Crafting wood carvings in the Iowa Great Lakes

Everything wooden in the home of Doug and Judy Duus came from the same place.

Any piece of wood furniture, the cabinets, the doors, even the cowboy characters carved from blocks of bass wood. They’ve all been crafted by the hands of Doug Duus himself.

Doug, 72, is originally from Tyler, MN, but has lived in the Iowa Great Lakes for more than 50 years. When he wasn’t building furniture for his home, or the two houses he built himself as well, Duus spent 42 years working for Alliant Energy before retiring about 11 years ago.

While he did take wood working in high school, Duus said he was more into welding at that point. His brother was into carpentry and wood working, which provided a starting point for Doug though he mostly taught himself when it came to carving.

“I started with the furniture way back in ’67 when I built a little toy box for the kids out of plywood and that turned out pretty good, so I just kept advancing from there,” Doug said. “Everything you see in here that’s wood I built. You can only build so much of that, so I started getting into carving for something to do and it’s cheaper than building furniture, too.”

It was in 1997 that Doug turned his attention to wood carvings. That first piece was a small mouse carved out of walnut.

“That’s probably the hardest one I could’ve started out with,” Doug said. “I use bass wood the most - a lot of butternut too - it’s a nice carving wood. Some of the wood is from trees I’ve taken down myself. There are bass wood trees here but not very good ones. The good bass wood is from Wisconsin and it’s harder, nicer, crisper carving wood. All furniture I’ve made has all been trees I’ve taken down — ash trees — I used to make everything out of walnut and that was all trees I’d taken down.”

Now hundreds of figures depicting Western and cowboy scenes, as well as Disney characters and traditional English love spoons adorn a guest room in the house as well as the workshop out back. Upon a closer look that pair of gloves or that pair of sandals on the floor are actually made of wood as well.

There is even a replica of the family dog resting by the fireplace.

The workshop itself is another thing Doug built. The Duus’s built their current home in 1982 and in 2005 Doug decided he needed a place for his expanding hobby. What better place than amongst the trees in his own backyard? Thus it came to be that the workshop is also a treehouse extended out from the back deck.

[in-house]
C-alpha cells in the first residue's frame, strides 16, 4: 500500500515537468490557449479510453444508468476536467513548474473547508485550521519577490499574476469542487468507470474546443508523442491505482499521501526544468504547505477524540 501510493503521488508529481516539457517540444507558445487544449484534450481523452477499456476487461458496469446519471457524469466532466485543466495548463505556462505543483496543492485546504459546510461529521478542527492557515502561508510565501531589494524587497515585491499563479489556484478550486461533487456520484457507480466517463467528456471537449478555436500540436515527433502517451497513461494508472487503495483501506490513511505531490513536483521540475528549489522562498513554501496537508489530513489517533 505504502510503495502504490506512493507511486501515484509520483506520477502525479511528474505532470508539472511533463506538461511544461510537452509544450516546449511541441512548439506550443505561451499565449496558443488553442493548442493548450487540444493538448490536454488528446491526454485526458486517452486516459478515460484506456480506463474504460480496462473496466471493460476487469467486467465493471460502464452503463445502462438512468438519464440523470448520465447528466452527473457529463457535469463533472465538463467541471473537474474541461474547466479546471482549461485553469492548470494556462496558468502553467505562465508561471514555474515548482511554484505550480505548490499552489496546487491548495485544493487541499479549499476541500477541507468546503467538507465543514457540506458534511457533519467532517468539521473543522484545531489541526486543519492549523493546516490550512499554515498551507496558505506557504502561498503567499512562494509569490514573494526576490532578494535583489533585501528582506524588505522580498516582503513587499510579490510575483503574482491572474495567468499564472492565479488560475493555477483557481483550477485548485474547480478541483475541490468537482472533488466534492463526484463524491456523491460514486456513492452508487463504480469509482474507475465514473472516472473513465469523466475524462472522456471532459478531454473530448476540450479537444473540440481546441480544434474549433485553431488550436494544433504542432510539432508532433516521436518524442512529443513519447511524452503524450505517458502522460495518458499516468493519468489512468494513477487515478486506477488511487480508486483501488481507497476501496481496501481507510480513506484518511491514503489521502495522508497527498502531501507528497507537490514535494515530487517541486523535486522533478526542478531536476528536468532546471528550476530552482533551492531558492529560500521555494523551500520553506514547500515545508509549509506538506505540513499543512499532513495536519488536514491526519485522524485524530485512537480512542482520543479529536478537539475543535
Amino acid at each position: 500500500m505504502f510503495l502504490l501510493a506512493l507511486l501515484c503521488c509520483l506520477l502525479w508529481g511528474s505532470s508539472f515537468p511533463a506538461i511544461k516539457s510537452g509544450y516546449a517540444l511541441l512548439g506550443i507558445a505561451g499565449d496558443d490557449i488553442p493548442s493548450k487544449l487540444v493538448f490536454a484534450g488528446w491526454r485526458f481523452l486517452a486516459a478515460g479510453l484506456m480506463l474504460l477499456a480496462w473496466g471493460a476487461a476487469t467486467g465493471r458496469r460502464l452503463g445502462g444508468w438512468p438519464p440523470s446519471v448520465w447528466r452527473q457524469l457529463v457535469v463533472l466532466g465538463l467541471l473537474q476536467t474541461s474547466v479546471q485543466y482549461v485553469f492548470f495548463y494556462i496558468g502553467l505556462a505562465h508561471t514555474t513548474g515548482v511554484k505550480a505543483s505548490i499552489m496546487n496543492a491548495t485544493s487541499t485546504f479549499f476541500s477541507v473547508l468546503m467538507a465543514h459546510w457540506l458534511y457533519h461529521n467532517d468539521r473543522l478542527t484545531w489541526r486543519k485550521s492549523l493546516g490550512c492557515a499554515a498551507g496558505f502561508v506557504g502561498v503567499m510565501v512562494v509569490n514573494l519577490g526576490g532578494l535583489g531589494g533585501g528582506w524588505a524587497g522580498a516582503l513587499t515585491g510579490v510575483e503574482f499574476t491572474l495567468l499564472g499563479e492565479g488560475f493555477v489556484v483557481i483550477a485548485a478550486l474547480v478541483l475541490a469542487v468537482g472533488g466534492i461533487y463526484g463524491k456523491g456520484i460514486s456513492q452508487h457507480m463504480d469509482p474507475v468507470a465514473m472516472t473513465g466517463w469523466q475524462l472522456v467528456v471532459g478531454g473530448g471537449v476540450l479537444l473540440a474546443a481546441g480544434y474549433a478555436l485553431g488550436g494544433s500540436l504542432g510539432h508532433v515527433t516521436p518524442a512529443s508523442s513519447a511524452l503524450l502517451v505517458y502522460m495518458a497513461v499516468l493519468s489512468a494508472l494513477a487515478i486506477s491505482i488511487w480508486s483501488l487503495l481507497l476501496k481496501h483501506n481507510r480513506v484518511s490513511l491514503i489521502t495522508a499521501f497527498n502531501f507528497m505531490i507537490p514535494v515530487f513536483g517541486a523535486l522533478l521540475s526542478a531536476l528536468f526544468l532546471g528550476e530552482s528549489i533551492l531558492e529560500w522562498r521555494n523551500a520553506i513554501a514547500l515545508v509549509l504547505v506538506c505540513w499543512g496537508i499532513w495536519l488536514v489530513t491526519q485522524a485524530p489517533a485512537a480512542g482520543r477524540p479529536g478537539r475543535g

“That’s the best thing I ever did — it’s my man cave. Especially in the winter it’s nice to sit out there,” Doug said.

They also spend winters in Arizona and Texas where Doug said he spends even more time carving.

“In winter I carve sometimes almost all day or sometimes just a couple hours,” Doug said. “As far as how long one piece takes — it depends on how complicated it is. One that took really long is a horse with a cowboy on it jumping over a bull. All I had was a really fuzzy picture of it blown up to size and had to guess how the rest went.”

Doug gets his inspiration for carvings from many places. Pictures from magazines get enlarged to scale. Western cartoon books. A souvenir from Alaska.

Judy’s needle point pillow featuring Mickey and Minnie became a 3-D wood carving. It also involved getting into character so to speak as Doug had to assume the positions of the famous Disney characters to get the carving just right.

“That was a complicated one to make. I thought it would be a fun one to carve and to figure out how the legs would go I had to stand there like that myself and figure out how to carve it,” Doug said. “I wished I was a good artist and could draw, then carve ideas from my own mind, but I’m not.”

Wherever the ideas come from, Doug enjoys the process of completing new carvings.

And the treehouse workshop also doubles as a show room. Doug explained he’ll soon have to expand the space.

The spoons take up a good portion of one wall, along with multiple shelves supporting numerous wooden Western figures.

“Everybody thinks I should paint all them spoons, and .sometimes I do. Sometimes I like them plain. Over in England they used to give a spoon instead of an engagement ring,” Doug said. “I love carving those — they’re so small and detailed they take awhile — they are one of the more fun things to carve because there are so many different kinds.”

The tools Doug uses range from knives and gouges to band saws.

“After you get into carving you kind of just know what you need to do different things. You just grab the right tool you know is going to do the job. I usually saw them out as close as you can so I don’t have to carve so much,” Doug said.

On his newest project he’s also had to break out a chain saw.

A dead tree needed to come down and Doug took the opportunity to try his hand at tree carving.

“It had to go anyway so before I did that I did a relief carving on there. I decided if the carving didn’t turn out I could always just saw it off at the ground,” Doug said. “It’s the first one I’ve ever done. It’s been kind of fun.”

Since it did in fact turn out well, the next step is capping it off with a roof and shingles, and probably another relief carving on the house side of the tree.

Then it will be on to the next project as Doug continues to whittle away at his wood shop amongst the trees. 